As for speed bumps, “I’ve made the decision (that) we’re not going to do it,” Burns said. He had apparently been considering the option but was not comfortable with the cost. The city manager worries that snowplows might damage permanent speed bumps in the winter. He also notes that fire trucks don’t do very well going over permanent speed bumps.

While there are temporary speed bumps that could be installed for the summer, these cost $6,000 apiece, and there is an additional $12,000 expense to install and remove them each year.

Bartkus noted that Riverside Drive residents had requested a speed bump be installed when roadwork is done there. It was his understanding that residents would be coming to a city council meeting to make the request.

That kicked off a discussion about how to slow traffic in town. With Burns not in favor of speed bumps because the cost would mean fewer roads could be paved each year, Councilmember Marty Chambers asked if maybe installing stop signs would help instead.

Assistant City Manager Rich LaBombard was not in favor of that approach, saying that stop signs are meant for traffic control, not speed enforcement. Plus, if people don’t stop at the signs, then it could create a liability issue for the city.

Resident Beryl Bartkus suggested that perhaps the one-lane street could be reconfigured so half the road would be northbound and half would be southbound. Where the opposing traffic met, it could be funneled down a side street to Hudson. She reasoned that if traffic couldn’t travel northbound on the entire road, it would slow vehicles.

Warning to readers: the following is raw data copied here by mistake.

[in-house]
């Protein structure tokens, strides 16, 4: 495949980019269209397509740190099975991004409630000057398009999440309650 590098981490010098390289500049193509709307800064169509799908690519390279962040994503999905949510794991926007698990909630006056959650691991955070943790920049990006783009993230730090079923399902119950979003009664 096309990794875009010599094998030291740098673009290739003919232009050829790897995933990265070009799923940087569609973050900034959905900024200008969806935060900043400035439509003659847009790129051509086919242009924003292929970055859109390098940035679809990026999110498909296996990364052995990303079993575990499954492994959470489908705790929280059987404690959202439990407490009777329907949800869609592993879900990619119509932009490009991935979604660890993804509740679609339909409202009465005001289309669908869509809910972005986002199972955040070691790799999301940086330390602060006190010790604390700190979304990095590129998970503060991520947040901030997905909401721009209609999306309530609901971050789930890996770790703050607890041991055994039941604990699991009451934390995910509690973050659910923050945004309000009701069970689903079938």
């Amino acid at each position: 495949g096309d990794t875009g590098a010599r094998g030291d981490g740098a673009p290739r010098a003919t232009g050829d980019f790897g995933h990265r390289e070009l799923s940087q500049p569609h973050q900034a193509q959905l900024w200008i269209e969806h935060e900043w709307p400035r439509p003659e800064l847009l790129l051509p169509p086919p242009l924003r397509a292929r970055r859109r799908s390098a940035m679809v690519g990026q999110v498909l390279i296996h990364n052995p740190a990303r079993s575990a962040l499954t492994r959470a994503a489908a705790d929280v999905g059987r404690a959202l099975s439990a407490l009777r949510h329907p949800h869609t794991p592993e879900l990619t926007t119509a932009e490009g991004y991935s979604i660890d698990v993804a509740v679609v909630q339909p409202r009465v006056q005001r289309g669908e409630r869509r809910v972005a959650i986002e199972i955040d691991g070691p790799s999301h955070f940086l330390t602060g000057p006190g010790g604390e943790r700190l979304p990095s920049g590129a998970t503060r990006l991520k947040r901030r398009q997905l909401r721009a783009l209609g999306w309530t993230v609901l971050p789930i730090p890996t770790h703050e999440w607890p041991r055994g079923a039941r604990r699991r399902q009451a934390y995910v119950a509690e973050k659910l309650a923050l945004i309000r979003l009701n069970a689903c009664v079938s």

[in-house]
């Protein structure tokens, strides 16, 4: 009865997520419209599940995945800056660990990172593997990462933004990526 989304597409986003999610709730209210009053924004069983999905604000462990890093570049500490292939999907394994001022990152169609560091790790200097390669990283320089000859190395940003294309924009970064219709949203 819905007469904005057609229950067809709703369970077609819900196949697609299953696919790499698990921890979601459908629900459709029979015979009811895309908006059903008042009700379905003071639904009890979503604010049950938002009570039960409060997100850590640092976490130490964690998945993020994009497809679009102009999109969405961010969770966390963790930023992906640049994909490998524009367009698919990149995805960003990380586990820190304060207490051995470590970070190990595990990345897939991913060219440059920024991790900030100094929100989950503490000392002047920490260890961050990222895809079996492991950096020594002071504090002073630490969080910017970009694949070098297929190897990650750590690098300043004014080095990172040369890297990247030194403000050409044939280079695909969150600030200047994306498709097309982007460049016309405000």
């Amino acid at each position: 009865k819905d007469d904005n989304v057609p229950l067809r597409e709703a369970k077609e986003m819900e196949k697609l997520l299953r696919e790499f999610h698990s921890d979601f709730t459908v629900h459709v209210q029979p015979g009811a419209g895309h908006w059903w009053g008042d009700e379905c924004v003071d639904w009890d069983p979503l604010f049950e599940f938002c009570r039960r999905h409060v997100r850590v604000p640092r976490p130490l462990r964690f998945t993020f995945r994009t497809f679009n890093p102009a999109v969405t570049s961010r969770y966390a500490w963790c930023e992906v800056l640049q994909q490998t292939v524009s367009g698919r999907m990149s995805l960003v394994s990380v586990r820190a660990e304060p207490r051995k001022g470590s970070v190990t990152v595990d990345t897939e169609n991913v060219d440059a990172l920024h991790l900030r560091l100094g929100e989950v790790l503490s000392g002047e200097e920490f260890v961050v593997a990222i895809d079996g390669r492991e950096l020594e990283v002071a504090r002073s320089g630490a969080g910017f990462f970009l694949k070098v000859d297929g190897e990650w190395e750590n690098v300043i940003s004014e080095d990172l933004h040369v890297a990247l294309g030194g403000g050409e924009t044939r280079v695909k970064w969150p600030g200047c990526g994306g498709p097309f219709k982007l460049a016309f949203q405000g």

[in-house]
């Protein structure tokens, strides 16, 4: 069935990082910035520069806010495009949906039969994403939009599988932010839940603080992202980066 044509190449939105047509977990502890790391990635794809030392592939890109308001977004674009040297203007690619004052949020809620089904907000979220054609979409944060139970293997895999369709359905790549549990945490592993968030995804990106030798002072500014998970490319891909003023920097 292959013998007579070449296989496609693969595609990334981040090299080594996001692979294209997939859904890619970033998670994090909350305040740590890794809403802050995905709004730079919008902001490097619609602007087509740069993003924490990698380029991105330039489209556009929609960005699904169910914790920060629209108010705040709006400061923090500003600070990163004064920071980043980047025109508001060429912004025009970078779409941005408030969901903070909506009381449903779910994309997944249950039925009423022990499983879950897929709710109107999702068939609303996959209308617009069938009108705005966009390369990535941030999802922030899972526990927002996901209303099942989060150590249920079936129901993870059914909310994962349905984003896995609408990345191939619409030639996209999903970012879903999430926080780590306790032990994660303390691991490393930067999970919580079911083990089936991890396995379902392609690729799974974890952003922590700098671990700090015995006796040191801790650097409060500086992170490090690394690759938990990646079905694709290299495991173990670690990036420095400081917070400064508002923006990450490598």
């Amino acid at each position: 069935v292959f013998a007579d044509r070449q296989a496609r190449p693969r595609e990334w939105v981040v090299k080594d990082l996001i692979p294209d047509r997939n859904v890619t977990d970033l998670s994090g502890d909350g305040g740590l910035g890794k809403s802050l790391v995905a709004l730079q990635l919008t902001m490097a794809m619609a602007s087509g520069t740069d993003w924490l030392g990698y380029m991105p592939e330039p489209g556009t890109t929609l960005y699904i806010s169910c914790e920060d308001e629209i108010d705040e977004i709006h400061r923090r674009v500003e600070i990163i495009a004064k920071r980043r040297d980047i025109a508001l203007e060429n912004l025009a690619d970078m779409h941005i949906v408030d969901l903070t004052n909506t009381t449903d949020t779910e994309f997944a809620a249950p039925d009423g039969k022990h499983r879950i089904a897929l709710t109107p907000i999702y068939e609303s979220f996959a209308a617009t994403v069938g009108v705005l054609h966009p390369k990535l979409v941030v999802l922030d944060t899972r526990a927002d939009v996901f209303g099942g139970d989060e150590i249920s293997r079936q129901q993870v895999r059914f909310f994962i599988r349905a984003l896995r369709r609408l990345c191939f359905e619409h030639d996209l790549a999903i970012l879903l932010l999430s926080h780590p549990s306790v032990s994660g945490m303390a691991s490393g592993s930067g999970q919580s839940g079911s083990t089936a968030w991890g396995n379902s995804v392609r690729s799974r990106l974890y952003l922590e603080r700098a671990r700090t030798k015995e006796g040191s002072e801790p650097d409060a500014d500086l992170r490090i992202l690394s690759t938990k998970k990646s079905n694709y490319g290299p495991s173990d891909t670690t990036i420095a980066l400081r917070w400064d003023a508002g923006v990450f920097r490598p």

LaBombard added that there are many design options to narrow a road – even just visually – and slow traffic.

“We’ve just got to do this low-cost because we’ve got a lot of streets to pave,” Burns said.

At 7:50pm, councilmembers voted unanimously to go into a closed session “to consider material exempt from discussion or disclosure by state or federal statute.”

Incidentally, last week was Sunshine Week, which is dedicated to promoting open governance and transparency by public bodies. In marking the occasion, John Elchert, president of the Michigan Press Association, noted:

Government transparency is not just a matter of ethics, but also of efficiency and effectiveness. When government officials operate in secrecy, it becomes more difficult for citizens to participate in the decision-making process and provide valuable input.

The next regular meeting of Lowell City Council will be Monday, April 1, at 7pm in Lowell City Hall.

Be the first to comment

Leave a Reply

Your email address will not be published.